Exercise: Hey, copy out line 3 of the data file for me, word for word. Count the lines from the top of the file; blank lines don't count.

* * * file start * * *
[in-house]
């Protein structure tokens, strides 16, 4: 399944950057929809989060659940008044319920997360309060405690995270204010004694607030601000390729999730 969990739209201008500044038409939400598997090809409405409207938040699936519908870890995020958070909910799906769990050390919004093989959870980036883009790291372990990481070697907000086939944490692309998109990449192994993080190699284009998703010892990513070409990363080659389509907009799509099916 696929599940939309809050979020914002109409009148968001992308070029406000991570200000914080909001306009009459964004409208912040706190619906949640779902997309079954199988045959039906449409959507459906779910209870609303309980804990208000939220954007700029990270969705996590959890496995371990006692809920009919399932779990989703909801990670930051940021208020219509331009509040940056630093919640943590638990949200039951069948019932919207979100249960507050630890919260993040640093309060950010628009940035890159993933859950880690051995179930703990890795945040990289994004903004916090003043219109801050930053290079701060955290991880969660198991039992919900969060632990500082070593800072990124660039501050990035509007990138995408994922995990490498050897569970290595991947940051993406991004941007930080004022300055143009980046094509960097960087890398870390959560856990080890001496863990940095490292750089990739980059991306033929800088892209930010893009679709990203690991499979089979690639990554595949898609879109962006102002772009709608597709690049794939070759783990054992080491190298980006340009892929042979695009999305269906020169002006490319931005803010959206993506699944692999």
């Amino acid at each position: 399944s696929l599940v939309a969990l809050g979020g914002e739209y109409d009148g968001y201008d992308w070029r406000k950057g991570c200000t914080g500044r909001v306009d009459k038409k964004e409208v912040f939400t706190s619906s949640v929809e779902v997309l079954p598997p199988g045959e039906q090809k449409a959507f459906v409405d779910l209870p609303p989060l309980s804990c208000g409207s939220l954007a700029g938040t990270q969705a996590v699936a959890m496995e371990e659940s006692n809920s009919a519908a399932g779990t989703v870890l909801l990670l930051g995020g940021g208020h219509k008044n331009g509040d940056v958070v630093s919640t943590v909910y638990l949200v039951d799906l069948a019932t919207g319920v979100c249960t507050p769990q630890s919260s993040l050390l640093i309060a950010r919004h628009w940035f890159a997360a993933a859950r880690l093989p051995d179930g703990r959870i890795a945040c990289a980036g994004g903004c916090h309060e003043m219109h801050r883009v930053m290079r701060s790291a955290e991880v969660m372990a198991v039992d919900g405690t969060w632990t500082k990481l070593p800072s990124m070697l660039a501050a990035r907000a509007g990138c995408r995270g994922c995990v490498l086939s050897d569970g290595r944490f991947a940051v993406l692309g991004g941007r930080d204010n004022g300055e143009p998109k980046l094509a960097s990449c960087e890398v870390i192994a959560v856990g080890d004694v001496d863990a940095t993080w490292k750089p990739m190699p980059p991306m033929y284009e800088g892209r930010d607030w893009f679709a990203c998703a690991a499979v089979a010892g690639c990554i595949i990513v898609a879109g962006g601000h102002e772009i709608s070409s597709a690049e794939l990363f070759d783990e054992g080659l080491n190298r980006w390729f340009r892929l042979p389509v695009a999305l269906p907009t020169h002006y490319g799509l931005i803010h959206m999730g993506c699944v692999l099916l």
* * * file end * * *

């Amino acid at each position: 399944s696929l599940v939309a969990l809050g979020g914002e739209y109409d009148g968001y201008d992308w070029r406000k950057g991570c200000t914080g500044r909001v306009d009459k038409k964004e409208v912040f939400t706190s619906s949640v929809e779902v997309l079954p598997p199988g045959e039906q090809k449409a959507f459906v409405d779910l209870p609303p989060l309980s804990c208000g409207s939220l954007a700029g938040t990270q969705a996590v699936a959890m496995e371990e659940s006692n809920s009919a519908a399932g779990t989703v870890l909801l990670l930051g995020g940021g208020h219509k008044n331009g509040d940056v958070v630093s919640t943590v909910y638990l949200v039951d799906l069948a019932t919207g319920v979100c249960t507050p769990q630890s919260s993040l050390l640093i309060a950010r919004h628009w940035f890159a997360a993933a859950r880690l093989p051995d179930g703990r959870i890795a945040c990289a980036g994004g903004c916090h309060e003043m219109h801050r883009v930053m290079r701060s790291a955290e991880v969660m372990a198991v039992d919900g405690t969060w632990t500082k990481l070593p800072s990124m070697l660039a501050a990035r907000a509007g990138c995408r995270g994922c995990v490498l086939s050897d569970g290595r944490f991947a940051v993406l692309g991004g941007r930080d204010n004022g300055e143009p998109k980046l094509a960097s990449c960087e890398v870390i192994a959560v856990g080890d004694v001496d863990a940095t993080w490292k750089p990739m190699p980059p991306m033929y284009e800088g892209r930010d607030w893009f679709a990203c998703a690991a499979v089979a010892g690639c990554i595949i990513v898609a879109g962006g601000h102002e772009i709608s070409s597709a690049e794939l990363f070759d783990e054992g080659l080491n190298r980006w390729f340009r892929l042979p389509v695009a999305l269906p907009t020169h002006y490319g799509l931005i803010h959206m999730g993506c699944v692999l099916l």